For any guy who wants to break the Valentine’s Day mold, there might just be a solution to make his partner blush.
The photos appear in an exhibit at the Lilac Gallery in the Flatiron District from Wednesday until Dec. 1.
There’s only one rule to keep in mind when traveling: If you don’t take photos, it didn’t happen. (That, and don’t drink the tap water.)
Jeremiah Watt captures people dangling off boulders and surfing down mountains, highlining between cliffs and deepwater diving into the abyss. We asked Watt for his top tips for taking amazing adventure photographs, and here’s what he had to say.
Much of Randy Taylor’s previous work as a documentary-style photographer was changed forever after Superstorm Sandy.
Three days after Sandy devastated the Rockaways, Paul Lurrie started snapping pictures. Lurrie said for months the landscape around Belle Harbor, Neponset and Breezy Point remained the same.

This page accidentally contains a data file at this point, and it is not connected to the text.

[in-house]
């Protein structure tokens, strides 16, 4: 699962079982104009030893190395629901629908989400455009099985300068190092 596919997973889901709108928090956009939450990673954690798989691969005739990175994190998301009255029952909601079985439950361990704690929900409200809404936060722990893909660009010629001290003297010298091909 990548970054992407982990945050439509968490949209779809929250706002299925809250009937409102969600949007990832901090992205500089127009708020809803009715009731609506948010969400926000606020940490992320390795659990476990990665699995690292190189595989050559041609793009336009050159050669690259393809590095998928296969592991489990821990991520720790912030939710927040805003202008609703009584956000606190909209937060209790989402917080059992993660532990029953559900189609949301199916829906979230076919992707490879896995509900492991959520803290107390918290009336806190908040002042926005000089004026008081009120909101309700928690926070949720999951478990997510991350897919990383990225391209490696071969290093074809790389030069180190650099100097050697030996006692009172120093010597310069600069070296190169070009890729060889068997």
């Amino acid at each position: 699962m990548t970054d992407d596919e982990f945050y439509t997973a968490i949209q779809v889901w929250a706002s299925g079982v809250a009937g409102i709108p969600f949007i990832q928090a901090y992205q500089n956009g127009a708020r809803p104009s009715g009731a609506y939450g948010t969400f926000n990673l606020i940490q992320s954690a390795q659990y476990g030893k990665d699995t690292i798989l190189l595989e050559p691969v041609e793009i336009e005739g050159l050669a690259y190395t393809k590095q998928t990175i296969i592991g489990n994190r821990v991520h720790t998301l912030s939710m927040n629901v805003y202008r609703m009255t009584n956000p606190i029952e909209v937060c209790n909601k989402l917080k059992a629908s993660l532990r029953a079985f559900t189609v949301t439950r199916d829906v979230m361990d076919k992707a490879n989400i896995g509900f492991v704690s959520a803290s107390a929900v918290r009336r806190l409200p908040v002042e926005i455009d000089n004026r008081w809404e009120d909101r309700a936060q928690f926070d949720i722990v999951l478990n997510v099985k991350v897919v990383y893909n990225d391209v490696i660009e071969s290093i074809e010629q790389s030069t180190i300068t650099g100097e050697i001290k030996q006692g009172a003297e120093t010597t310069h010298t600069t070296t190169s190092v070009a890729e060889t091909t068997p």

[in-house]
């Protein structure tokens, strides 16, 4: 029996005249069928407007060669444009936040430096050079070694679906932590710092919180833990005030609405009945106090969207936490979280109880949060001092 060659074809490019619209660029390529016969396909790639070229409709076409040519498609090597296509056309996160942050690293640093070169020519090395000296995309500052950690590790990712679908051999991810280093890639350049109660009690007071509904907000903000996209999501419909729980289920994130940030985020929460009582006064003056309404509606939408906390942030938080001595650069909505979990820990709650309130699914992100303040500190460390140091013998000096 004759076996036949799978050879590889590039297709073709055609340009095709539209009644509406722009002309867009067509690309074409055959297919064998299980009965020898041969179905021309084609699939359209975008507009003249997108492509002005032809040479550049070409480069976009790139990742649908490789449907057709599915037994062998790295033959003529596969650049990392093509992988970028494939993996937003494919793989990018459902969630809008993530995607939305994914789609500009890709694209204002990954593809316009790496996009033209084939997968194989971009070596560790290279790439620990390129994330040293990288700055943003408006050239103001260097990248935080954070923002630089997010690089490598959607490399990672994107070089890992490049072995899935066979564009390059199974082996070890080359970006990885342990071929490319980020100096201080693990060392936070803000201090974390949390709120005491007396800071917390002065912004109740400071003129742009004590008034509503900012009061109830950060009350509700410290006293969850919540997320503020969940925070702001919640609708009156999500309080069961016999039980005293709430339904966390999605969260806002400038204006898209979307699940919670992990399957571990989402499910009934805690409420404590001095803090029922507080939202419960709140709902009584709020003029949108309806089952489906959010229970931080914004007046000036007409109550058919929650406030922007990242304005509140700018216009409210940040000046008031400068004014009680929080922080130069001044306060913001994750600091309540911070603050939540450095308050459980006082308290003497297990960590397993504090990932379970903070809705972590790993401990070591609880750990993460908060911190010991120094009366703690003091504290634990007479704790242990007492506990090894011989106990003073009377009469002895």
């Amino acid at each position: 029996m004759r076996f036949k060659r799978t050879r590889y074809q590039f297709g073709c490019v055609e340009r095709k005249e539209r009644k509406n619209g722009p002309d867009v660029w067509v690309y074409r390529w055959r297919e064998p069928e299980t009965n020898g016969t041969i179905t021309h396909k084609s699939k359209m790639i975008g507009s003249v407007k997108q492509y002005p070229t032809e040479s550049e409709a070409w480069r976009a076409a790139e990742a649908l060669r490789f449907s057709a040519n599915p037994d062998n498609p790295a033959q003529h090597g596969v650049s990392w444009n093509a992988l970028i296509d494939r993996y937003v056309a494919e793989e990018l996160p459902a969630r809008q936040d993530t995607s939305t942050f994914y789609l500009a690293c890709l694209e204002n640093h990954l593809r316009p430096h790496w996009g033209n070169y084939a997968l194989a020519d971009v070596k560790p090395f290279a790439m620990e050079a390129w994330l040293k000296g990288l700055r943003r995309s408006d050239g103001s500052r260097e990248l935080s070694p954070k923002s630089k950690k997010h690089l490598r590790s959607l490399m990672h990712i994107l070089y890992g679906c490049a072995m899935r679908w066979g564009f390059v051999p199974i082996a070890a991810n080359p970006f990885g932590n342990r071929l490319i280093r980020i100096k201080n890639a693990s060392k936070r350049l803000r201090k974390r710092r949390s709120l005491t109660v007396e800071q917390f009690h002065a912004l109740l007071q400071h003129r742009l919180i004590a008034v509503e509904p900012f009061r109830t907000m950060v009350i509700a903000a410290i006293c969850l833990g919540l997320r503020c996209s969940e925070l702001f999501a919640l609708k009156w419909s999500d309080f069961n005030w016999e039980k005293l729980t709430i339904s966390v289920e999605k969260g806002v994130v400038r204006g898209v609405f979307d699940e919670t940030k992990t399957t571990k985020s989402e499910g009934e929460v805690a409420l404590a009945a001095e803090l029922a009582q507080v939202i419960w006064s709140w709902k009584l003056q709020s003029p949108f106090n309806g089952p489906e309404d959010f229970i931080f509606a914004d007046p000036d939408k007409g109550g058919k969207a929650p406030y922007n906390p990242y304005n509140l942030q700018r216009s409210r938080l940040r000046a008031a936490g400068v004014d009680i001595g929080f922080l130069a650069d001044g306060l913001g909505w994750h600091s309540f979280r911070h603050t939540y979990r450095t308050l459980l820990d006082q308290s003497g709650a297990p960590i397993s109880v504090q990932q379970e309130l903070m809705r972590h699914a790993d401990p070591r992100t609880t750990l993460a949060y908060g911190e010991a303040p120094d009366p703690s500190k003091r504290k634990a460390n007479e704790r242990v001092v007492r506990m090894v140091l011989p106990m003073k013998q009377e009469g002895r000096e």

While many people celebrate their birthday and college graduation with a loud party, one graduate of Yale University has decided on a quieter approach.
If you only use your built-in camera, you are missing the opportunity to shoot better photos.
The DKNY fashion label is making a charitable donation, after the photographer behind the popular “Humans of New York” project discovered that the label had used his photos without permission in a Bangkok store.
A fatal blow to the head was the cause of death for a Staten Island woman who had only wanted to make a journey to Istanbul, Turkey, to take photographs.
New York is home to a number of artists who create innovative and exciting works and yet do not have quite the recognition that they deserve. Below, find a list of the top emerging artists in New York City today.
When blogger Andrew Vazzano commutes from New York to Norwalk, he snaps photos of interesting people riding the Metro-North train. What he snapped on Wednesday turned out to be very interesting.
One New Yorker has spent the past year capturing the city through the faces of its people.
NEW YORK (CBS 2) — CBS 2’s Maurice DuBois sits down with photographer Abelardo Morell to discuss an innovate style known as camera obscura.